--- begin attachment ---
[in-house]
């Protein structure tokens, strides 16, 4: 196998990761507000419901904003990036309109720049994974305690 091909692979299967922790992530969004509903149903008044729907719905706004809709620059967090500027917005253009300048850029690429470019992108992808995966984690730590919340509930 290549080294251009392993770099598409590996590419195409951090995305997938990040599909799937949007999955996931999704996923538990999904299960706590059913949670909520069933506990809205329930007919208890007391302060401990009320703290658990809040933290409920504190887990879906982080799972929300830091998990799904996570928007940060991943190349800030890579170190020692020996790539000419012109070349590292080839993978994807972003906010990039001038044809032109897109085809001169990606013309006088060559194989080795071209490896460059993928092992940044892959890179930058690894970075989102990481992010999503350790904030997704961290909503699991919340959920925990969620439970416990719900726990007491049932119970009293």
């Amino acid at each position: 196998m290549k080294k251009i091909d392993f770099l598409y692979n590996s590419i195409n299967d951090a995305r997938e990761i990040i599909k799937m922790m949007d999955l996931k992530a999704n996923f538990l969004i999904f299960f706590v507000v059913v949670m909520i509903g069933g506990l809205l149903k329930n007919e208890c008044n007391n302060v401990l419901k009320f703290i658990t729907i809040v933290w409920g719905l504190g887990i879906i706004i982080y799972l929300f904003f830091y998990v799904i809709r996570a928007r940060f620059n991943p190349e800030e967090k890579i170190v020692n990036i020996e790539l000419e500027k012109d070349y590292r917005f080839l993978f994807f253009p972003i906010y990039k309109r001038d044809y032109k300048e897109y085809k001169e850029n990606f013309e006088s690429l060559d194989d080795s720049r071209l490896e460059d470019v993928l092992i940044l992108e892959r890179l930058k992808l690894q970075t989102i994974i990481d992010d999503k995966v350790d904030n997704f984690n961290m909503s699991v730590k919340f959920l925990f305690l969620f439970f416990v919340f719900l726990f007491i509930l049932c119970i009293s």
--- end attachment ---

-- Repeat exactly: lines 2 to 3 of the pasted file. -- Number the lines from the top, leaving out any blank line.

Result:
């Protein structure tokens, strides 16, 4: 196998990761507000419901904003990036309109720049994974305690 091909692979299967922790992530969004509903149903008044729907719905706004809709620059967090500027917005253009300048850029690429470019992108992808995966984690730590919340509930 290549080294251009392993770099598409590996590419195409951090995305997938990040599909799937949007999955996931999704996923538990999904299960706590059913949670909520069933506990809205329930007919208890007391302060401990009320703290658990809040933290409920504190887990879906982080799972929300830091998990799904996570928007940060991943190349800030890579170190020692020996790539000419012109070349590292080839993978994807972003906010990039001038044809032109897109085809001169990606013309006088060559194989080795071209490896460059993928092992940044892959890179930058690894970075989102990481992010999503350790904030997704961290909503699991919340959920925990969620439970416990719900726990007491049932119970009293």
């Amino acid at each position: 196998m290549k080294k251009i091909d392993f770099l598409y692979n590996s590419i195409n299967d951090a995305r997938e990761i990040i599909k799937m922790m949007d999955l996931k992530a999704n996923f538990l969004i999904f299960f706590v507000v059913v949670m909520i509903g069933g506990l809205l149903k329930n007919e208890c008044n007391n302060v401990l419901k009320f703290i658990t729907i809040v933290w409920g719905l504190g887990i879906i706004i982080y799972l929300f904003f830091y998990v799904i809709r996570a928007r940060f620059n991943p190349e800030e967090k890579i170190v020692n990036i020996e790539l000419e500027k012109d070349y590292r917005f080839l993978f994807f253009p972003i906010y990039k309109r001038d044809y032109k300048e897109y085809k001169e850029n990606f013309e006088s690429l060559d194989d080795s720049r071209l490896e460059d470019v993928l092992i940044l992108e892959r890179l930058k992808l690894q970075t989102i994974i990481d992010d999503k995966v350790d904030n997704f984690n961290m909503s699991v730590k919340f959920l925990f305690l969620f439970f416990v919340f719900l726990f007491i509930l049932c119970i009293s």